The larger the number of restaurants serving the same ethnic cuisine in a given area, the more likely the food they serve will be good. Why? Restaurants that are competing most directly against each other can’t rest on their laurels. They are also typically appealing to an informed customer base. And finally, they can participate in a well-developed supply chain for key ingredients. In other words, a town that has only a single Indian restaurant probably does not have a very good Indian restaurant. In Houston, looking for clusters of similar restaurants will lead you to Mexican and Vietnamese food; in parts of Michigan, it will lead you to Arabic cuisine. Competition works.
It is especially common to see good ethnic restaurants grouped with mid-level or junky retail outlets. When it comes to a restaurant run by immigrants, look around at the street scene. Do you see something ugly? Poor construction? Broken plastic signage? A five-and-dime store? Maybe an abandoned car? If so, crack a quiet smile, walk through the door, and order. Welcome to the glamorous world of good food.
Corollary: The food truck is your friend.
The ultimate low-rent venue is the food truck. The wide presence of food trucks in New York City, Austin, and Portland, Oregon, has greatly improved the food in those cities. No longer is street food a bad pretzel or fatty hot dog; food trucks offer diners authentic Mexican tacos, homemade sausages, dim sum, Vietnamese bánh mi (sandwiches), and hundreds of other delicacies. One of the most famous food trucks, Kogi, in Los Angeles (@kogibbq on Twitter, if you want to track it), specializes in Korean-Latin fusion food, such as its Kogi Kimchi Quesadilla, which mixes spicy, garlicky Korean cabbage with cheese in a flour tortilla.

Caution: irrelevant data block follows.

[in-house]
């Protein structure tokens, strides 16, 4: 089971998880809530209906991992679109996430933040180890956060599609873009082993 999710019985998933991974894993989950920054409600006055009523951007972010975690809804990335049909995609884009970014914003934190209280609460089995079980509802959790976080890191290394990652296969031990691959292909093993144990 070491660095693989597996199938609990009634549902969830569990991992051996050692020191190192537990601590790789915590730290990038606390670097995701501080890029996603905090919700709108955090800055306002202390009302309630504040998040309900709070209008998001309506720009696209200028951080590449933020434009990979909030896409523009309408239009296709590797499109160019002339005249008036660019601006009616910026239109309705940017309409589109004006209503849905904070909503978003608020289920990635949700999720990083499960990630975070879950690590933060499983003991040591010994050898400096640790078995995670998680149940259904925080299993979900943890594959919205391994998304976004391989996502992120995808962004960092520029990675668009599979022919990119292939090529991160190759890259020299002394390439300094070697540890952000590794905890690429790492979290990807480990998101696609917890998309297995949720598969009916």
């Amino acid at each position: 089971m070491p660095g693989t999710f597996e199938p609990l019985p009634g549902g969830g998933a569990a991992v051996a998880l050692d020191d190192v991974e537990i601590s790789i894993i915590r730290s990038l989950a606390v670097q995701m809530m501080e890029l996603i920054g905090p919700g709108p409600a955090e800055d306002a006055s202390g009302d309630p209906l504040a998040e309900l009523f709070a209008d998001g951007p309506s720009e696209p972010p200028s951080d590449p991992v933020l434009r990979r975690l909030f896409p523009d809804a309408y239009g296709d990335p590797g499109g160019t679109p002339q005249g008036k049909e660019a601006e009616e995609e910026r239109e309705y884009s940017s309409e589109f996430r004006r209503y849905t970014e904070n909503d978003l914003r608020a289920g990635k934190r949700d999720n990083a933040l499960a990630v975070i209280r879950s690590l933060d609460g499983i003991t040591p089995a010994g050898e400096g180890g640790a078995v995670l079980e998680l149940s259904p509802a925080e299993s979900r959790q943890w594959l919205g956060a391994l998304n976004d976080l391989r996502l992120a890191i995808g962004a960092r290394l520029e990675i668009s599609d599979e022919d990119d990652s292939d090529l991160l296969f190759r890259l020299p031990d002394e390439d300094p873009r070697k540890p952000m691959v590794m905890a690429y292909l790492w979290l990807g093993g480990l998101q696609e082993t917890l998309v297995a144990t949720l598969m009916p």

If we want to improve American food, and make it much cheaper, we should deregulate the food trucks and the other street vendors, provided they meet certain sanitation standards. Many cities have already moved down this path, and people are not keeling over with salmonella. The next food revolution in the United States is likely to be a mobile one, and it will be advertised on Google and Twitter, not through more traditional (and expensive) ads or commercials. That’s how the low-rent food of the future is going to work.
Side tip: When in Manhattan, choose restaurants on the streets over those on the avenues.
Manhattan’s avenues tend to have higher rents than its streets. Given the long, thin shape of the island, the north-south avenues carry more vehicular and foot traffic. A Fifth Avenue spot will be seen by most city residents and many visitors at some point or another. A storefront on 39th Street will be seen more exclusively by neighborhood locals and people who work in the area. If you are stuck in Midtown, and you want good, cheap ethnic food, try the streets before the avenues. Opt for narrow passageways rather than broad ones. That neat Korean place can make ends meet on 35th, but it would not survive on Fifth Avenue. No matter where you are, turning just a bit off the main drag can yield a better meal for your money.
Admit What You Don’t Know
Even if you’ve memorized all the restaurant guides and recipe books you own, much about food remains a mystery. Recognize when other people know better, and do not be afraid to ask which course of action is best. But ask in a smart way. When you’re looking for a good meal, some knowledge of social science is often more useful than food knowledge.